"Hi, [Insert Name Here]! Thanks For Buying Me": When Data-Driven Creative Wants A Relationship

Imagine walking out of your local carrier outlet with a shiny new smartphone when minutes later it lights up with an MMS video that addresses you by name and outlines the rate plan you just bought into. And this personalized video relationship extends into any upgrade or change you might make in the account. “Hey, Steve, about that new data plan upgrade… .” The video is smart enough, and driven by enough first party data from the carrier to know what features you just bought and even the amount of your next bill. It is being driven by data from a live exchange you just had with a salesperson but coming to life on your phone just minutes later. Is this sort of hyper-personalized, cross-channel media establishing a relationship with the customer? Or is it a kind of robotic affair, just an updated, multimedia version of appending a name to an email greeting and subject line? Or is ir quasi-creepy?

Well whatever this sort of hyper-personalized mobile video may be, it apparently works. Or so says The Vehicle Agency, which is doing just this sort of thing for a major carrier already. “We have seen over a 300 basis point decrease in churn and an uptick in revenue,” for the client, says Vehicle Managing Director Matt Ramerman. He claims an opt-out rate from the messaging of less than one-tenth of a percent. It speaks to the ways in which first party data, applied across channels and with data-driven dynamic media creation can strive to make one-to-one connections with customers.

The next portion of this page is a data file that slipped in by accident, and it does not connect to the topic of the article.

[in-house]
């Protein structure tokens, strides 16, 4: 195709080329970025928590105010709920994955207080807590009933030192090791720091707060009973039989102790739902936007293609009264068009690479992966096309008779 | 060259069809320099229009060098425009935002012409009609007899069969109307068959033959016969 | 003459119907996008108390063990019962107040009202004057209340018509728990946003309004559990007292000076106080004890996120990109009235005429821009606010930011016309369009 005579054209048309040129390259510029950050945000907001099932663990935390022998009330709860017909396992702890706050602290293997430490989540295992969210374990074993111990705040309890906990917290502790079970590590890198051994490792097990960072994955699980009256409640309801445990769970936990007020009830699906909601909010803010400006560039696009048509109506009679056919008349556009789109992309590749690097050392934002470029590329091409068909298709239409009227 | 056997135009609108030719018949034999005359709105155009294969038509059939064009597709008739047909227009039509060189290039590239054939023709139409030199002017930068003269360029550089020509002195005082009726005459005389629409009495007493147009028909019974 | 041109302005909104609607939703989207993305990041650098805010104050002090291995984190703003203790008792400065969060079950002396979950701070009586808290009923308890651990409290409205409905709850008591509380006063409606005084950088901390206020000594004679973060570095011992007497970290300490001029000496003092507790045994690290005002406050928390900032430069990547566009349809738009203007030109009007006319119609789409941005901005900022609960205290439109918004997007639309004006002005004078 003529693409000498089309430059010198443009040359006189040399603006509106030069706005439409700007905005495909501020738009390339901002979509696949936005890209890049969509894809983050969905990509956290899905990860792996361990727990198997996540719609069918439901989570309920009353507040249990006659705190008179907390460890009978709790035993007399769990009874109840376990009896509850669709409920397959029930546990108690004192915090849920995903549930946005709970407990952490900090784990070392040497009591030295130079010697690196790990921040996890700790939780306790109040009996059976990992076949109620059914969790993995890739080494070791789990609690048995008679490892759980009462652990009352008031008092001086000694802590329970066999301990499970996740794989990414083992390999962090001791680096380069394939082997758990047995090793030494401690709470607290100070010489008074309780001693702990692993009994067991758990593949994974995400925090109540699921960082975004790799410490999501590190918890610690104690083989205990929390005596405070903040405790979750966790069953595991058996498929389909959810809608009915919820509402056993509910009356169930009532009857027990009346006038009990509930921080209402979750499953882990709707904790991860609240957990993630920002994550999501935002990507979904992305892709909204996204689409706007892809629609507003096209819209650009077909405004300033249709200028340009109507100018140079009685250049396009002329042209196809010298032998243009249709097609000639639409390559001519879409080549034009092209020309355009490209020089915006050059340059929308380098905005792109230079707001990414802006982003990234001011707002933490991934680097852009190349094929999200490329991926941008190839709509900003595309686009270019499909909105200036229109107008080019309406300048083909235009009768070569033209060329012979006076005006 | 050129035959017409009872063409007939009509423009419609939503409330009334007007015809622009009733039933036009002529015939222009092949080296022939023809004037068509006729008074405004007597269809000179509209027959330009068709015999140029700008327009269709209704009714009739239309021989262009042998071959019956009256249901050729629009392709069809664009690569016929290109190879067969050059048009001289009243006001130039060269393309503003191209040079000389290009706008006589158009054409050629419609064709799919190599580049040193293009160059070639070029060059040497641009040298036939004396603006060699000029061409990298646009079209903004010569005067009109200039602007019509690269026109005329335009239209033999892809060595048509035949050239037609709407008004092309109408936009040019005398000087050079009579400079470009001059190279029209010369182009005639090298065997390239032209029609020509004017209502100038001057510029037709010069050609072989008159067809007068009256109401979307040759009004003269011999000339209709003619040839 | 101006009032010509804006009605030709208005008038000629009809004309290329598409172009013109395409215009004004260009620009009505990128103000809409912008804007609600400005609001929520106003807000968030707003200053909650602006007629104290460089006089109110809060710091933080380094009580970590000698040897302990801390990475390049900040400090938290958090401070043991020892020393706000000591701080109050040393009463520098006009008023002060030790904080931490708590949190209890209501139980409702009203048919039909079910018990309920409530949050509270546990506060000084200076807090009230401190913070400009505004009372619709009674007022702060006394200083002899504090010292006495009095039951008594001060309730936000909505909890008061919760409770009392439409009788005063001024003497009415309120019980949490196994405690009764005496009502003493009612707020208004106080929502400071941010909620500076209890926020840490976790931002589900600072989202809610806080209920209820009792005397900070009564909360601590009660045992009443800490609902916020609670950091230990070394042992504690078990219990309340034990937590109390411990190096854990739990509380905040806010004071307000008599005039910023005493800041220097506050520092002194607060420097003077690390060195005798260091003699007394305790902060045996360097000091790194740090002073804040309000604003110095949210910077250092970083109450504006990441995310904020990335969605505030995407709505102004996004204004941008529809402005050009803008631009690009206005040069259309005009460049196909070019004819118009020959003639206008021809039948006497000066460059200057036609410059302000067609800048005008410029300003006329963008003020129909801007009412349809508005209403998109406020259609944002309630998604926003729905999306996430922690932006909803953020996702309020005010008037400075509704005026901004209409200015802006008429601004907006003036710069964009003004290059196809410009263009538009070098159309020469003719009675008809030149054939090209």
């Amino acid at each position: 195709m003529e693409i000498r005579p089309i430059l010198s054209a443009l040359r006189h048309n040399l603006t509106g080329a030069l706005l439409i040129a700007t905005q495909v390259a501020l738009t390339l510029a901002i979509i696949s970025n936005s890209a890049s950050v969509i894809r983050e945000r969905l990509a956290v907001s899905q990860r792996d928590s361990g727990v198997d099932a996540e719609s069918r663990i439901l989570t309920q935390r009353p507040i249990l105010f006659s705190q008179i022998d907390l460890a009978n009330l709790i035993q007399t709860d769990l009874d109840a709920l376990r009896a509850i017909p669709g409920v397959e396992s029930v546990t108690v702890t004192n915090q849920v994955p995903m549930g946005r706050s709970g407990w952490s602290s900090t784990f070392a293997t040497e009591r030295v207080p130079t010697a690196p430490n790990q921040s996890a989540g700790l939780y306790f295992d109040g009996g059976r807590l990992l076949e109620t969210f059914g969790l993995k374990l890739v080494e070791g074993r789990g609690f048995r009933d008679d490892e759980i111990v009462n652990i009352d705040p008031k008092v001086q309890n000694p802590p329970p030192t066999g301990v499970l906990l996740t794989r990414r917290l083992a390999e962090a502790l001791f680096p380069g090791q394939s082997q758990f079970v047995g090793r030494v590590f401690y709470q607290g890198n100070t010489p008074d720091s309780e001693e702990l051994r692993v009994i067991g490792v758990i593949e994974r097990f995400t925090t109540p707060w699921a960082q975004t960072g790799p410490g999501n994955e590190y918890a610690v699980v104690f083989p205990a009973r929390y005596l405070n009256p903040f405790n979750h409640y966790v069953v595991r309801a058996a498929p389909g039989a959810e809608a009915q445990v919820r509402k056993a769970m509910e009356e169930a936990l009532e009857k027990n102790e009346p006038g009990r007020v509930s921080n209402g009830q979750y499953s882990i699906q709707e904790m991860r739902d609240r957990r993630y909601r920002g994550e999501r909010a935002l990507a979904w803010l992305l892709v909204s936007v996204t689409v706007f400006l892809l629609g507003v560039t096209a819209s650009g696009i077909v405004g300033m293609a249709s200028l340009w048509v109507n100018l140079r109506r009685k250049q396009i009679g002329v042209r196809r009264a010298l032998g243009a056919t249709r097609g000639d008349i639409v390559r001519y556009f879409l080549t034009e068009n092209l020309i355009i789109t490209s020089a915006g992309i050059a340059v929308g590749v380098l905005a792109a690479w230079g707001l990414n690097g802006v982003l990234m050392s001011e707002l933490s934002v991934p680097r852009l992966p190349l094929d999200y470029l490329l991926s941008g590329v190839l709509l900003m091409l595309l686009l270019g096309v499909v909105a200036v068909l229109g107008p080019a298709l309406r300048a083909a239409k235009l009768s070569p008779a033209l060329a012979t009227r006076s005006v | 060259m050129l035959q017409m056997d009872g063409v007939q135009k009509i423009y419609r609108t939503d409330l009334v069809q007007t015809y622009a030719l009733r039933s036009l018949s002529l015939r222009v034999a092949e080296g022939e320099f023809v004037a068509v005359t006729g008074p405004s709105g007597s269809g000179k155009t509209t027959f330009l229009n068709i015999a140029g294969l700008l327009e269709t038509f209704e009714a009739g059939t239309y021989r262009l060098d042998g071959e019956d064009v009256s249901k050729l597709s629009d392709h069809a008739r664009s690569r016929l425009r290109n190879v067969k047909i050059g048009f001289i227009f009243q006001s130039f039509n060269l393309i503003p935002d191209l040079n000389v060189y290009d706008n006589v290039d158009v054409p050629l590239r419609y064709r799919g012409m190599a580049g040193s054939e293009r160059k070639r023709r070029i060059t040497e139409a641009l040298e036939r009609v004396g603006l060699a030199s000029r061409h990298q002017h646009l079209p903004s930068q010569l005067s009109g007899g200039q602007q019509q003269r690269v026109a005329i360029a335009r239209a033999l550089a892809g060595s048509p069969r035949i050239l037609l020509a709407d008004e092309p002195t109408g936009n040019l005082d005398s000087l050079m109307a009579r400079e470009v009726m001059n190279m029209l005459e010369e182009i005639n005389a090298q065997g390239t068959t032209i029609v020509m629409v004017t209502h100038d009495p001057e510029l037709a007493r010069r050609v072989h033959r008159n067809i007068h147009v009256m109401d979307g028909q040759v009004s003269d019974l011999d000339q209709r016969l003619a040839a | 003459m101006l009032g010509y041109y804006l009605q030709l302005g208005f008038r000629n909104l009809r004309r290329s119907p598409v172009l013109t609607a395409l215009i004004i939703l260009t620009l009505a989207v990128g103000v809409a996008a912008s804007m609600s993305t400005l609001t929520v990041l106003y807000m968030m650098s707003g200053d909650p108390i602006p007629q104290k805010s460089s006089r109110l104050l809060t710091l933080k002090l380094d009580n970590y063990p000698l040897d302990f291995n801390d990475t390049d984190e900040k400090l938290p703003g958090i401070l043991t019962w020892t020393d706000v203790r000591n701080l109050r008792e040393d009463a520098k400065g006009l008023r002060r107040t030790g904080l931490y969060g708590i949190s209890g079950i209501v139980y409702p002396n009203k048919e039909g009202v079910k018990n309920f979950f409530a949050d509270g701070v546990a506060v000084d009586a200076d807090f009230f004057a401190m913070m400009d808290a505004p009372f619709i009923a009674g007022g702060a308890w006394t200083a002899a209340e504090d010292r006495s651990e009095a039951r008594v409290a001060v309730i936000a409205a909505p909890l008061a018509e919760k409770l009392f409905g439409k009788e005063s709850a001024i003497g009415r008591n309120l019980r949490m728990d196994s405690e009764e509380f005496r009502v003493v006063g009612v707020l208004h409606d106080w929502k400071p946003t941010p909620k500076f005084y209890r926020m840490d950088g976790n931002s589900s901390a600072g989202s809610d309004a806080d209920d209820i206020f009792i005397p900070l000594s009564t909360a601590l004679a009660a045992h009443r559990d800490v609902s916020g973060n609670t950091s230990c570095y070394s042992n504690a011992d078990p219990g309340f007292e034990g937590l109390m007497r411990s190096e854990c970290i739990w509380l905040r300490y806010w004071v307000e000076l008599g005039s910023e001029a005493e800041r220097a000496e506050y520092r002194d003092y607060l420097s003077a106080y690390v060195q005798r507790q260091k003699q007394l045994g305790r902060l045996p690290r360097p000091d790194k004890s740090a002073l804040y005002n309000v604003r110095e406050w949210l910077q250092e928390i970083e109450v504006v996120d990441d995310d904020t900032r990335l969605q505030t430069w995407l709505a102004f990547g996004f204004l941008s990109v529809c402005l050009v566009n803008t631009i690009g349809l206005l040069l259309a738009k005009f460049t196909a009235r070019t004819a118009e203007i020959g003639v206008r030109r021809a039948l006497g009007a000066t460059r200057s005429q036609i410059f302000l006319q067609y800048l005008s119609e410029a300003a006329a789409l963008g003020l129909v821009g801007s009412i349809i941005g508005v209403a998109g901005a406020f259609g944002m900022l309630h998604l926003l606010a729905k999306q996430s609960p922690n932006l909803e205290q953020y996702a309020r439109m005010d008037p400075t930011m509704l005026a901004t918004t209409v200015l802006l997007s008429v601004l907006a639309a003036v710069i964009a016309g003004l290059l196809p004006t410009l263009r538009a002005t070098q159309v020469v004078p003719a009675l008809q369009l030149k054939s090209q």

The platform is designed to address one of the key problems of personalization on any medium – how to achieve scale and maintain that personal feel. For this major carrier the automated video creation system is doing a heavy lift. It is crafting up to 50 seconds of hi-res MMS video on the fly out of many moving creative and data pieces. “To service the user flows we have over 200 different templates,” he says. “There is an infinite number of combinations relative to the conglomerations you can make in your account.”

A human voice delivers the personalized narrative, which is reflected in visual creative as well. It is inserting not only your name but also details about the plan and even account information like your specific billing cycle and phone model. The welcome video has been so successful for the carrier that it is extending the technology for use whenever the customer makes an account change like adding a line.

And because the channel is MMS people can reply to the video. According to Ramerman, “we have captured hundreds of thousands of responses. It is fun, because we see consumers say, ‘wow, this is magic.”

And it also outperforms every other channel. The MMS channel gives the client maximum reach, a back channel for communications from the customer, and the most direct way to deliver to the customer the most engaging of narrative forms – video.